Sleuthing Winter Twigs

Trees make flower and leaf buds during warm weather when there is plenty of sun available for growth. These buds lie dormant during the winter (or dry months), then open in late winter and spring when stimulated by warmth, water, and/or increased day length.

Investigating winter twigs in the classroom offers a great opportunity for inquiry. For instance, have students observe, then draw and describe the different features and patterns they see.

Ask, What do you think each represents (e.g., a leaf scar)? How might you find out? How are the buds arranged? Can you tell which buds might produce leaves and which, flowers?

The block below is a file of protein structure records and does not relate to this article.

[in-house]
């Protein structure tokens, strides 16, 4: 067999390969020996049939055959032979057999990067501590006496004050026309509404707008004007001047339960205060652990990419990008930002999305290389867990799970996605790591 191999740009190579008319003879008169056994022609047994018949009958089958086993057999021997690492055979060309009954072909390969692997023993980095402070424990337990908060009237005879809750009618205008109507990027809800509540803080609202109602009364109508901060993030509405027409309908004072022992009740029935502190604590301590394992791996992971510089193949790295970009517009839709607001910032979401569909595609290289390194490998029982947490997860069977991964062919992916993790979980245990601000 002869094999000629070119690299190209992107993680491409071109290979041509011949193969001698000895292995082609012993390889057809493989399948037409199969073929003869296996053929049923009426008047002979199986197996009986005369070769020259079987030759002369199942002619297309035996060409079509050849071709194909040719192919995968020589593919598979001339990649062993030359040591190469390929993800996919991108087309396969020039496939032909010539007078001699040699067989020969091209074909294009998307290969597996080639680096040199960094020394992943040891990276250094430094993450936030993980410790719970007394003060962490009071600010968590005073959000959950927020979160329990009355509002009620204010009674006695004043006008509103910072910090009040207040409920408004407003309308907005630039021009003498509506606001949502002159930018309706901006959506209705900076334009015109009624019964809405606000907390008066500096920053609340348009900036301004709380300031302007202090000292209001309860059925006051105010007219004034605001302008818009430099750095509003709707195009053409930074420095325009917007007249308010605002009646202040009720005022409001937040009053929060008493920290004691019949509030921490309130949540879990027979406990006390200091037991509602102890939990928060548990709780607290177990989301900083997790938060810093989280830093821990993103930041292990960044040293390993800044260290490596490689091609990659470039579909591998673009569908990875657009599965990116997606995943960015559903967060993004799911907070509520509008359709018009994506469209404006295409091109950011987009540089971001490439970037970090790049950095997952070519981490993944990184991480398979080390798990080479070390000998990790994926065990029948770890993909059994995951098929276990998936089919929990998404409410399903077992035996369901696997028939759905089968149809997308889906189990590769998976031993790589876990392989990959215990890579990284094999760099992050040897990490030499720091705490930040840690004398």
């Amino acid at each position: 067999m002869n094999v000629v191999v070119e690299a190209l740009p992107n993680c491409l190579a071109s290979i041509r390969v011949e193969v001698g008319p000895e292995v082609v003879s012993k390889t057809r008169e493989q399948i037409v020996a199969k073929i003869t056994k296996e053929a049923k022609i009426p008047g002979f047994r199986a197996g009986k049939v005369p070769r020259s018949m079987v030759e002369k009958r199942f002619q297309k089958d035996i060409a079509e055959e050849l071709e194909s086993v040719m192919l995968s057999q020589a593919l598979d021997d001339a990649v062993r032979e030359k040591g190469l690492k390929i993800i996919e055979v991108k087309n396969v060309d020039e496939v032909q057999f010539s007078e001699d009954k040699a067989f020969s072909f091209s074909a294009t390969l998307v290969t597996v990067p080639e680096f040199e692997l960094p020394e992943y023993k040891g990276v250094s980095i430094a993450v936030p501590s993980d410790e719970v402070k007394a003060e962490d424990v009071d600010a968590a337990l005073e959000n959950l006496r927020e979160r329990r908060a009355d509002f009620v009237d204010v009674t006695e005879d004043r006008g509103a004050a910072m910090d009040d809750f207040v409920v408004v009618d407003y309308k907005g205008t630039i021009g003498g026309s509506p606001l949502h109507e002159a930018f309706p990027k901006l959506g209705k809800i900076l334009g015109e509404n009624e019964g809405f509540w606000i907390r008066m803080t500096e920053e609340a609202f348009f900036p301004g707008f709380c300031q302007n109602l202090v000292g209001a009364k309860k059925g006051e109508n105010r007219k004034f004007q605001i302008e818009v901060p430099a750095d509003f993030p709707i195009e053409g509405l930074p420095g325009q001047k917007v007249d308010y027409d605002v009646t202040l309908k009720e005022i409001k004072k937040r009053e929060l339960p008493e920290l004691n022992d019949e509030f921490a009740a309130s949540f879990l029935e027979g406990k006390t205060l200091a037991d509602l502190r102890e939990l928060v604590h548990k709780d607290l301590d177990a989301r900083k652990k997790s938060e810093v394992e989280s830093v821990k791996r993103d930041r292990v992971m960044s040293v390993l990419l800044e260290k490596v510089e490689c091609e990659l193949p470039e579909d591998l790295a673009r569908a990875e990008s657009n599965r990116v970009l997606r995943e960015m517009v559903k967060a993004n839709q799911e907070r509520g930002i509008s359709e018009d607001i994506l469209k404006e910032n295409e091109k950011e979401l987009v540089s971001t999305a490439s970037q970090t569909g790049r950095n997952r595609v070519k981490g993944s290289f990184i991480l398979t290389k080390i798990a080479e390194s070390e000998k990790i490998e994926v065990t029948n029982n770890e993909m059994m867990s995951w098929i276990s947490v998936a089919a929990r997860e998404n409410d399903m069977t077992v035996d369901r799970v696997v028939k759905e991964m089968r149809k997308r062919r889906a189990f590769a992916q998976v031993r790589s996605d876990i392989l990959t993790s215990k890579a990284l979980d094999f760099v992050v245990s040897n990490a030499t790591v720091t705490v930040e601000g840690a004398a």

(Consider dissecting some buds with an Exacto knife and large pin.) How do buds from different kinds of twigs differ? How might we simulate spring to stimulate buds to burst? Consider having students go outside to see if they can find trees with twigs that match the ones they drew.

This article is categorized under:

Today's site banner is by dirtdorphins and is called "sunset on summer"